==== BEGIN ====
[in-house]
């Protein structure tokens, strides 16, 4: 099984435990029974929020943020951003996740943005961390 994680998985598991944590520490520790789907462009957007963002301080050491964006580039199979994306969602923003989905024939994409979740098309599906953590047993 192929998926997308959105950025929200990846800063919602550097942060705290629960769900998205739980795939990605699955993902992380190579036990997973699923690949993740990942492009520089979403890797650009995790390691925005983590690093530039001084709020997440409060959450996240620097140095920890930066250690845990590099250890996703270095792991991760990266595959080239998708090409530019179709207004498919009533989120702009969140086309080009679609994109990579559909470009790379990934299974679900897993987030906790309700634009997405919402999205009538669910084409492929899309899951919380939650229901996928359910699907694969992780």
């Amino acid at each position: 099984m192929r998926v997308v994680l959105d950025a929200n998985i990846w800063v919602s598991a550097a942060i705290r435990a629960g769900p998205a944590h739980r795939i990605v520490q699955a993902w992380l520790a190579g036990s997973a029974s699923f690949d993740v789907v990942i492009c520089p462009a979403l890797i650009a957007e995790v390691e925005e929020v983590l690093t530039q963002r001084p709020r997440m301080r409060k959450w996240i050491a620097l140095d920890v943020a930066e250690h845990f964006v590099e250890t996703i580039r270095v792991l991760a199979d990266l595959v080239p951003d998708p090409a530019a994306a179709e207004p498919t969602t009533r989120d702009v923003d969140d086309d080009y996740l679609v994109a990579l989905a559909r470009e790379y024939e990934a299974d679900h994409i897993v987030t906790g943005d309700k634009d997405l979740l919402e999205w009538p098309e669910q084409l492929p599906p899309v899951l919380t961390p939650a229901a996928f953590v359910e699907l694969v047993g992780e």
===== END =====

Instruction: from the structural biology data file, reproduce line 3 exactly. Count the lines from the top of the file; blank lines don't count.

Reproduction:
């Amino acid at each position: 099984m192929r998926v997308v994680l959105d950025a929200n998985i990846w800063v919602s598991a550097a942060i705290r435990a629960g769900p998205a944590h739980r795939i990605v520490q699955a993902w992380l520790a190579g036990s997973a029974s699923f690949d993740v789907v990942i492009c520089p462009a979403l890797i650009a957007e995790v390691e925005e929020v983590l690093t530039q963002r001084p709020r997440m301080r409060k959450w996240i050491a620097l140095d920890v943020a930066e250690h845990f964006v590099e250890t996703i580039r270095v792991l991760a199979d990266l595959v080239p951003d998708p090409a530019a994306a179709e207004p498919t969602t009533r989120d702009v923003d969140d086309d080009y996740l679609v994109a990579l989905a559909r470009e790379y024939e990934a299974d679900h994409i897993v987030t906790g943005d309700k634009d997405l979740l919402e999205w009538p098309e669910q084409l492929p599906p899309v899951l919380t961390p939650a229901a996928f953590v359910e699907l694969v047993g992780e």